Language standardization is often understood as a directional process aimed at establishing a uniform language variety. This is generally assumed to be achieved through the reduction of variation (e.g. Moessner 2017) and the suppression of optional variability (e.g. Nevalainen/Tieken-Boon van Ostade 2006), with uniformity as the ultimate ‘aim’ or ‘goal’ (e.g. Milroy 2001) of the standardization process. Moschonas (2019), however, contests this view as a ‘pretheoretical’ notion rooted in standard language ideology.
This talk first approaches the problem of uniformity and variation reduction in standardization empirically. In a case study on German relativizers, the variation between three competing variants is analysed diachronically, with a view to assessing changes in the degree of variation for this variable over time. The data used in this investigation are from a diachronic corpus of sermons (SermonC), which is regionally balanced for the timespan most relevant for standardization (c. 1500–1900). Taking into account the results from a previous study on relativizers with a focus on genre variation (Pickl 2020), the present analysis contributes to a fuller picture of historical variation and change in more than one dimension. The results show that variation does not unidirectionally decrease over time but can revert to previous levels and even increase in the context of standardization.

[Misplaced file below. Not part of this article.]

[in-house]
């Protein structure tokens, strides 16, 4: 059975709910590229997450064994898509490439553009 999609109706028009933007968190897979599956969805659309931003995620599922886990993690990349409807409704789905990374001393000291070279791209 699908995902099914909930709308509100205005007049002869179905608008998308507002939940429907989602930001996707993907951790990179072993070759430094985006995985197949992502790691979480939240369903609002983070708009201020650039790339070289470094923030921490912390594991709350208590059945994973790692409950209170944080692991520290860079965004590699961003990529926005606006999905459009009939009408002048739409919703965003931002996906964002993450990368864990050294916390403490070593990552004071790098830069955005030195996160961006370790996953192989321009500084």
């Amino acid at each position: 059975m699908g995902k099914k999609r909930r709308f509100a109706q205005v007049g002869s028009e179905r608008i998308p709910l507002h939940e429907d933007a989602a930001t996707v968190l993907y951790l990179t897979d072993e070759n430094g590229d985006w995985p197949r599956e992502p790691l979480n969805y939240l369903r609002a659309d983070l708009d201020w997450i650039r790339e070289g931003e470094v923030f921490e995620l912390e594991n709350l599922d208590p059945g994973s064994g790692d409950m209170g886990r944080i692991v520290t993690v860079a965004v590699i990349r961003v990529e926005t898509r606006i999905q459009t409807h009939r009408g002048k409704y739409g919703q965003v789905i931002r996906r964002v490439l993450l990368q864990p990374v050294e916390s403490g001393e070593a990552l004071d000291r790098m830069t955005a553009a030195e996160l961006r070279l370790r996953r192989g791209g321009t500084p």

The talk will then discuss the theoretical implications of these findings. The results cannot be explained by universal principles of standardization such as variation reduction. Instead, linguistic uniformity as a goal in standardization is just one of a number of linguistic ideals. Changes in the relative importance assigned to these ideals can halt and reverse trends and lead to temporary increases in variation between alternative forms. As a result, understanding standardization as the reduction or suppression of variation is too simplistic a view of the formation and linguistic consolidation of a standard language. Instead, language standardization is the result of linguistic idealism, which is driven and shaped by ideals that can change over time and thus alter the course of the development of a standard language.
Milroy, James (2001). Language ideologies and the consequences of standardization. Journal of Sociolinguistics 5/4, 530–555.
Moessner, Lilo (2017). Standardization. Alexander Bergs / Laurel J. Brinton (eds). The History of English. Volume 4: Early Modern English. Berlin/Boston: De Gruyter, 167–187.
Moschonas, Spiros (2019). From language standards to a Standard Language. The case of Modern Greek. Diacronia 10, 1–44.
Nevalainen, Terttu / Ingrid Tieken-Boon van Ostade (2006). Standardisation. Richard Hogg & David Denison (eds). A History of the English Language. Cambridge: Cambridge University Press, 271–311.
Pickl, Simon (2020): Factors of selection, standard universals, and the standardisation of German relativisers. Language Policy 19/2, 235–258.